Traditionally, today — January 6 — is the date for the feast of the Epiphany, though we celebrated it on Sunday. Very early this morning I sat in my parish church. It was dark, inside and out, and the rain lashed against the stained glass windows. Just the crèche was lit, the infant with arms outstretched and three kings on bended knee, their gifts in hand. Gold robes, glittering gifts, a holy child. Christ, made manifest to the nations. There was no mistaking the message. Come, let us adore Him.
The wise ones followed a star to find this child who would be a king. The refrain to the familiar hymn notwithstanding, this star of wonder was more than a guide to “thy perfect Light.”
Father of the Church John Chrysostom, in a homily on the Gospel of Matthew, says the wise men needed the star to see Jesus for who he was, “for there was nothing conspicuous about the place. The inn was ordinary. The mother was not celebrated or notable.”
Well before dawn this morning, I knelt down before another infant. No glittering star above, just the dim glow of the Acme sign across the street to show me the way as I chased down an escaping babe intent on exploring the dark hallway outside his mother’s room at the shelter. I hefted him on my hip and with his older brother wondered at the lights of the trucks making their deliveries in the darkness, while their mother packed her lunch, and gathered their things for the day — they will not return until dinner.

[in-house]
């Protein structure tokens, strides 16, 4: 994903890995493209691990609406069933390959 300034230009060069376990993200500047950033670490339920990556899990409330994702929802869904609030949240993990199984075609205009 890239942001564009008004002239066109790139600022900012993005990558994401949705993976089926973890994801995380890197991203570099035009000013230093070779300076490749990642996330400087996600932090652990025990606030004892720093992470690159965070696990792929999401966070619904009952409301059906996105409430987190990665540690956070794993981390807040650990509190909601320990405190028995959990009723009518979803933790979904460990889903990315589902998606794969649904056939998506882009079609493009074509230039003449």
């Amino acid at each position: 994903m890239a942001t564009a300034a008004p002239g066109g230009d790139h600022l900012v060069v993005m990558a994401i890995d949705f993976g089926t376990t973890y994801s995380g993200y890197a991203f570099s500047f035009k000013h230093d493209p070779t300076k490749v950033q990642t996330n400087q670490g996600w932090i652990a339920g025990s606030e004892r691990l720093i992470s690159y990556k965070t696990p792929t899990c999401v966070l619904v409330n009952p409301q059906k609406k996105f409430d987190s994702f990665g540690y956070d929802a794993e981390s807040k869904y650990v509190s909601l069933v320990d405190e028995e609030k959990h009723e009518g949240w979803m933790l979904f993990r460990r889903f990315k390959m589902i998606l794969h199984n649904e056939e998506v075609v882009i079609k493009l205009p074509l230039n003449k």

As they head out the door, I hand his mother a new thermos, filled with coffee. In the face of all that she needs for her children and herself, it is perhaps as impractical as gold, frankincense and myrrh were to Mary. And I cringe to think that it was instant coffee, though that’s all there was in the small pantry. But as imperfect and impractical as they were, these were the gifts I could give her this morning, the gifts of company and care — and coffee.
In his apostolic exhortation, Evangelii Gaudium Pope Francis reminds us that, “Realities are greater than ideas. This principle has to do with incarnation of the word and its being put into practice … this principle impels us to put the word into practice, to perform works of justice and charity which make that word fruitful.”
On this 12th day of Christmas, can I remember to look for the stars that let me see Christ in the ordinary places? Can I pray for the grace to realistically put the word I hear into practice where God has placed me? Not lamenting what I do not have to offer, not dreaming of far off lands, but breaking open what I do have to share. Here. Now. In this place.
There is nothing conspicuous about this place. It is an ordinary school hallway. You would not notice the mothers in line at the grocery store. But make no mistake about it, I have seen Christ by the light of the Acme, and laid real gifts at His feet.
Michelle Francl-Donnay is a member of Our Mother of Good Counsel Parish, Bryn Mawr.
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